Context: Post-finasteride syndrome (PFS) occurs in patients with androgenic alopecia after suspension of the finasteride treatment, leading to a large variety of persistent side effects. Despite the severity of the clinical picture, the mechanism underlying the PFS symptoms onset and persistence is still unclear.
Objective: To study whether epigenetic modifications occur in PFS patients.
Methods: Retrospective analysis of a multicentric, prospective, longitudinal, case-control clinical trial, enrolling 16 PFS patients, compared to 20 age-matched healthy men. Main outcomes were methylation pattern of SRD5A1 and SRD5A2 promoters and concentration of 11 neuroactive steroids, measured by liquid chromatography-tandem mass spectrometry, in blood and cerebrospinal fluid (CSF) samples.
Results: SRD5A1 and SRD5A2 methylation analysis was performed in all blood samples (n = 16 PFS patients and n = 20 controls), in 16 CSF samples from PFS patients and in 13 CSF samples from controls. The SRD5A2 promoter was more frequently methylated in CSF of PFS patients compared to controls (56.3 vs 7.7%). No promoter methylation was detected in blood samples in both groups. No methylation occurred in the SRD5A1 promoter of both groups. Unmethylated controls compared to unmethylated SRD5A2 patients showed higher pregnenolone, dihydrotestosterone and dihydroprogesterone, together with lower testosterone CSF levels. Andrological and neurological assessments did not differ between methylated and unmethylated subjects.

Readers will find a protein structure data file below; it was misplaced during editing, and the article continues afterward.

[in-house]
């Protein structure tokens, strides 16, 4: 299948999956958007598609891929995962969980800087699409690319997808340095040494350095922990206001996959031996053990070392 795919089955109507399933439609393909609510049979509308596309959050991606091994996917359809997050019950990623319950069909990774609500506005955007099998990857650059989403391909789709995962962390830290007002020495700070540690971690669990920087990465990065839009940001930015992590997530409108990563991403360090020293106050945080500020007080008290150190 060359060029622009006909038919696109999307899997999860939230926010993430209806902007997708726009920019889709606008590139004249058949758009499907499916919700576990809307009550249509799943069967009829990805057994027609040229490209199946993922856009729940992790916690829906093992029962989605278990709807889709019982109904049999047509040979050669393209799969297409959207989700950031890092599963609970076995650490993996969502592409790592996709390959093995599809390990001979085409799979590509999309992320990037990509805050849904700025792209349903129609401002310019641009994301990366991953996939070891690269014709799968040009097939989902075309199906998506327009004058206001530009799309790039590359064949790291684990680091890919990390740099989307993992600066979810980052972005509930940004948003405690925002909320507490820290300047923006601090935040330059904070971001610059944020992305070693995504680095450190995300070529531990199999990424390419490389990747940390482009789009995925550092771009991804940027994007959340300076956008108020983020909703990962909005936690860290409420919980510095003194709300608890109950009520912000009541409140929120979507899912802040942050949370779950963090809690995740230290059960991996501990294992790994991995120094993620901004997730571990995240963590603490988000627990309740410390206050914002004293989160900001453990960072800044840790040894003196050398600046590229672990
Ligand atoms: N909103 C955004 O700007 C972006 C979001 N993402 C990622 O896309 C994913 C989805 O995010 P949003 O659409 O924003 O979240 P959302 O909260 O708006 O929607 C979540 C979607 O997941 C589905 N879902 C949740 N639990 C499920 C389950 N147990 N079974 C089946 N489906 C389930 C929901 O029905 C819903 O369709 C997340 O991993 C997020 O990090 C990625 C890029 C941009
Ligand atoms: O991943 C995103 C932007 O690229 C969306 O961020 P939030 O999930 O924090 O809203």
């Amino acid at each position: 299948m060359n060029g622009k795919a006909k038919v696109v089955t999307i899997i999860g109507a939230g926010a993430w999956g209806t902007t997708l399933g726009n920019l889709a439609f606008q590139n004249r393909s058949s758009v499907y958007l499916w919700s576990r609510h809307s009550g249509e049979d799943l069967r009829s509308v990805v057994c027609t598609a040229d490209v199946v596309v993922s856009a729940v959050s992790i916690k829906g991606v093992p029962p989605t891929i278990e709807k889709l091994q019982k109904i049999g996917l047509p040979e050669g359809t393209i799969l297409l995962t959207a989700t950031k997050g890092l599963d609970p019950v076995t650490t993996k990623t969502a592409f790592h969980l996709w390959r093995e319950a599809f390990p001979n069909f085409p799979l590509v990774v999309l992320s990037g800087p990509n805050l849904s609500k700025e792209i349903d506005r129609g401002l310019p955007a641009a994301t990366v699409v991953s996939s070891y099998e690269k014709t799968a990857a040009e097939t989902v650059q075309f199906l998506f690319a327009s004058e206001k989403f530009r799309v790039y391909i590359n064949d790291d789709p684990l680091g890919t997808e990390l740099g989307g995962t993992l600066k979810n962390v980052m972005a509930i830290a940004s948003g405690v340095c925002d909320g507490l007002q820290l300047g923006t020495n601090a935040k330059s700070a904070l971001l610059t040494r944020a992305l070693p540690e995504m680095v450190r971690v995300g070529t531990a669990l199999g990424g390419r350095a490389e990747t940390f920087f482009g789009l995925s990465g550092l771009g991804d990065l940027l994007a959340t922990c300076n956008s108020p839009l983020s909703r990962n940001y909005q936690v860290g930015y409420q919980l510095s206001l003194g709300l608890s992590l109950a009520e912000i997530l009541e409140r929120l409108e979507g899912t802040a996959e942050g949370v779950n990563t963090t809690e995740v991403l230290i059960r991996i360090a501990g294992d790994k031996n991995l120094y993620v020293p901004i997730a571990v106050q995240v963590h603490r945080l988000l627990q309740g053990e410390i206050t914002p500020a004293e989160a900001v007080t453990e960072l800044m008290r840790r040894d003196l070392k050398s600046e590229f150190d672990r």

Conclusions: For the first time, we demonstrate a tissue-specific methylation pattern of SRD5A2 promoter in PFS patients. Although we cannot conclude whether this pattern is prenatally established or induced by finasteride treatment, it could represent an important mechanism of neuroactive steroid levels and behavioural disturbances previously described in PFS.
Keywords: 5 alpha-reductase; epigenetic changes; finasteride; neuroactive steroids; side effects.